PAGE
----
• The Gramon Family of Schools offers a thirty-day Summer School Program (called an “Extended School Year Program,” by the State Department of Education) for our continuing students as well as for students from other schools on a space-available basis.

    The summer program is designed to help students maintain the academic and behavioral growth they had achieved during the regular school year, and to move ahead on their Individualized Education Plans. Each day the students continue their IEP-guided studies in math, reading and language arts, science, and social studies, as well as art and gym.


    The academic coursework is designed to ensure that our students do not lose ground over the summer, but instead are prepared to tackle their classes in September ahead of the game. The art course is project-oriented. Each day students are given a challenge with very few guidelines, then provided a wide array of media such as clay, paint, beads, tissue paper, scratch art, skill sticks, and crayons. They are encouraged to stretch their imaginations and to be as creative as they can. At the end of the day, the students take their projects home to share with their families.


    Gym class emphasizes sportsmanship and teamwork as the students develop their physical skills. Each day a new game is introduced, new teams are put together, and the students are encouraged to go all out for one another in the pursuit of victory. While there are occasional tie scores, there typically is a winning and a losing team, and our students learn how to handle both situations with grace.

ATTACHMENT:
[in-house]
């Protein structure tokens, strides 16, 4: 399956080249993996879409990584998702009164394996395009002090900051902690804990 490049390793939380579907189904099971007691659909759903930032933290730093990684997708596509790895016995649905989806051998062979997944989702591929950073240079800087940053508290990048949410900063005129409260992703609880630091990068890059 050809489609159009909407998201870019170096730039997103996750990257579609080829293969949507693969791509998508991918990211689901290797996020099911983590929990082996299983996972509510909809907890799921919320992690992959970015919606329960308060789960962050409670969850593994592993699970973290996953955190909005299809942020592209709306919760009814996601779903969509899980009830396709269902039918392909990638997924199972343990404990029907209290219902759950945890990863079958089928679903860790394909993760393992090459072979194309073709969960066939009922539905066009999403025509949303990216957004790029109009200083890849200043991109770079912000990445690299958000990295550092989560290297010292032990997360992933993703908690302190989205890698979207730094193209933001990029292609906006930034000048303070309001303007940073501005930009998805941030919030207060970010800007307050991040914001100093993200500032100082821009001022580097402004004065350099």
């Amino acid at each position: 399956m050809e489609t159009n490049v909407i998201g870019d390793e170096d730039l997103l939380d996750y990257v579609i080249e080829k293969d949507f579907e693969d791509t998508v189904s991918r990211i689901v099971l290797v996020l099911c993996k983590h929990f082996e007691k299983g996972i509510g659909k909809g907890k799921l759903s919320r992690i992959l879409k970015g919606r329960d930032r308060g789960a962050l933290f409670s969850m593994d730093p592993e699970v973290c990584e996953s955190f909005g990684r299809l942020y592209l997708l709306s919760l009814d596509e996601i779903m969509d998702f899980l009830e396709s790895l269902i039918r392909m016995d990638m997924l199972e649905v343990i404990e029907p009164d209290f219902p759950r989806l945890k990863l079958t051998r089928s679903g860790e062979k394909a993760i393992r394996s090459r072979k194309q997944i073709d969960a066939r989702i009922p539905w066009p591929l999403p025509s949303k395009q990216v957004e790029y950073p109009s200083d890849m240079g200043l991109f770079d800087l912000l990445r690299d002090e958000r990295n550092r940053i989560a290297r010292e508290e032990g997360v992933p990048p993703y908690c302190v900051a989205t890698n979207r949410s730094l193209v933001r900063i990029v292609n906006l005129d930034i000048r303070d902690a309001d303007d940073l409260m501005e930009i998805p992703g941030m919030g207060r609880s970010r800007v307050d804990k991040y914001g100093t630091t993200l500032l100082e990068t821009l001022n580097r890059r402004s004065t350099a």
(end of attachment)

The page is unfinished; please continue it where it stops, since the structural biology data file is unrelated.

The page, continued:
Achievement of academic goals, accomplishment of a creative project, and being on a team all contribute to the students’ sense of pride and their development of self-esteem. During the summer we also take full advantage of the many different cultural opportunities in the community as we take field trips to museums, libraries, restaurants, arcades and beaches.


    Social skills are emphasized as students are taught to be aware of their surroundings and to behave appropriately. Students learn how to interact with one another and with strangers in these public places. They also learn how the various institutions they visit work, and what hidden treasures they contain.